The Baucus Bill Cuts The Deficit

That loud sound you heard just a moment ago from Capitol Hill was the collective exhale of Democrats: Sen. Max Baucus's Finance Committee health care proposal won't add to the deficit over 10 years, according to the magical Congressional Budget Office. Read their score summary here: Baucus.pdf. In fact, it would reduce deficit projections by $81 billion, costing a total of $829 billion. The bill wouldn't achieve universal coverage -- excluding illegal immigrants, it would leave about 16 million non-elderly Americans without health insurance.

How did the CBO arrive at those figures, a gross cost of $829 billion and net savings of $81 billion? The bill's combination of an excise tax on insurance plans with high premiums, the money that'll come from people paying premiums for their new insurance plans in the exchange mechanism, savings from cuts to Medicaid and Medicare, and the tax impact that comes with the expansion in federally subsidized insurance. The bill provides subsidies to those earning between 100 and 400% of the poverty level.

Here's what the CBO says about the co-ops: they "had very little effect on the estimates of total enrollment in the exchanges or federal costs because, as they are described in the specifications, they seem unlikely to establish a significant market presence in many areas of the country or to noticeably affect federal subsidy payments."

Baucus says he can get this bill to the floor. It's a bill that at least one Republican -- Sen. Olympia Snowe -- could vote for. And no Democrat -- or Republican -- can argue that, based on the shared reverence for the CBO source, health care will add to the deficit...even though, as the CBO admits, a projection is just a projection.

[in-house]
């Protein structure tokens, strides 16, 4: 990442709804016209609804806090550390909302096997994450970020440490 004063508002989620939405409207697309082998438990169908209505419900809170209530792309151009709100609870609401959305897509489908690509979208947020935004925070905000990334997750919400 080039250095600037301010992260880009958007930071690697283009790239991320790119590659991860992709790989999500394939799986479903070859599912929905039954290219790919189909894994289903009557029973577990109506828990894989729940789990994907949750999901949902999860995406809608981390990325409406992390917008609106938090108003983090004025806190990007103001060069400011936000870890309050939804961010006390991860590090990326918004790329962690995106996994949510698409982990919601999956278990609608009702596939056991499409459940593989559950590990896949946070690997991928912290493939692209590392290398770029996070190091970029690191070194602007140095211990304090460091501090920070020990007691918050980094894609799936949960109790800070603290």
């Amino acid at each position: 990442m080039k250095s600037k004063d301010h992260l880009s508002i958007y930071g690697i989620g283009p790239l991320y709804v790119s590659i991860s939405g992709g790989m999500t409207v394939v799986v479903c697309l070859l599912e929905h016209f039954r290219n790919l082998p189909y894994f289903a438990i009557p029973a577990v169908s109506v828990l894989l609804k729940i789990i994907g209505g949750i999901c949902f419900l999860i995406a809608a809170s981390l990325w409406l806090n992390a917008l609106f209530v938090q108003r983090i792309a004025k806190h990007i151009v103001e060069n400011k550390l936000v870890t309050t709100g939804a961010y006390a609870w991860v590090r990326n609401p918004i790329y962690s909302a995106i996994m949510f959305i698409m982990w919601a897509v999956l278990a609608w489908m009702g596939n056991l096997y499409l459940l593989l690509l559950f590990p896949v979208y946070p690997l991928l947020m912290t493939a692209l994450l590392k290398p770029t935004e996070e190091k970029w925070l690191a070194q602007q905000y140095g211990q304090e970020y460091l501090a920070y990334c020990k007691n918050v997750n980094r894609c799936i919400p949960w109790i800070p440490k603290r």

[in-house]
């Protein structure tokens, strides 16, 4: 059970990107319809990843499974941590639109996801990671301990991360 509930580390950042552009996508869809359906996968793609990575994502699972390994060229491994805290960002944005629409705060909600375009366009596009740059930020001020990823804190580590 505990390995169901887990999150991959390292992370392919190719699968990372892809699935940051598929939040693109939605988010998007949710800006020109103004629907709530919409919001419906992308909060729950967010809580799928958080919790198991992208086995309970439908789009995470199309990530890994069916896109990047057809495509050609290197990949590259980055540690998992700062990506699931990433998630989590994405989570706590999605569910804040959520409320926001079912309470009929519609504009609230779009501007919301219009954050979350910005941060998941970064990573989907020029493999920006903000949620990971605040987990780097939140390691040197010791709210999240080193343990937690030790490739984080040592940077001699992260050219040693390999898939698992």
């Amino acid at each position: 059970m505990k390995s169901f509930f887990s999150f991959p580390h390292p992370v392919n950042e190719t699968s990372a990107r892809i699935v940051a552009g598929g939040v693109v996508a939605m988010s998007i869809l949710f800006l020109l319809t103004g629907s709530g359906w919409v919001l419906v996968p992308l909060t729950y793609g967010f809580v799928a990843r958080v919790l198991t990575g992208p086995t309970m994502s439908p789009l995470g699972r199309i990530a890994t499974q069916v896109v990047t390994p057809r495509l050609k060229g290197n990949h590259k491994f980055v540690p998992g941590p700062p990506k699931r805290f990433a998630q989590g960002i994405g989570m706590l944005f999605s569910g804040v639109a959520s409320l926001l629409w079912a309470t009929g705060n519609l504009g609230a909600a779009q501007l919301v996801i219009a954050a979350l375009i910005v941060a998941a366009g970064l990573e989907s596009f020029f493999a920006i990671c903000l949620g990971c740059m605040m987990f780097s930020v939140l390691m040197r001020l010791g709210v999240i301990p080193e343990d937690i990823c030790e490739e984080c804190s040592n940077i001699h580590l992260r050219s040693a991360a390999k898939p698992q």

Presented by

Marc Ambinder is an Atlantic contributing editor. He is also a senior contributor at Defense One, a contributing editor at GQ, and a regular contributor at The Week.

The Best 71-Second Animation You'll Watch Today

A rock monster tries to save a village from destruction.

Join the Discussion

After you comment, click Post. If you’re not already logged in you will be asked to log in or register.

blog comments powered by Disqus

Video

The Best 71-Second Animation You'll Watch Today

A rock monster tries to save a village from destruction.

Video

The Case for Napping at Work

Most Americans don't get enough sleep. More and more employers are trying to help address that.

Video

A Four-Dimensional Tour of Boston

In this groundbreaking video, time moves at multiple speeds within a single frame.

Video

Who Made Pop Music So Repetitive? You Did.

If pop music is too homogenous, that's because listeners want it that way.

Video

Stunning GoPro Footage of a Wildfire

In the field with America’s elite Native American firefighting crew

More in Politics

Just In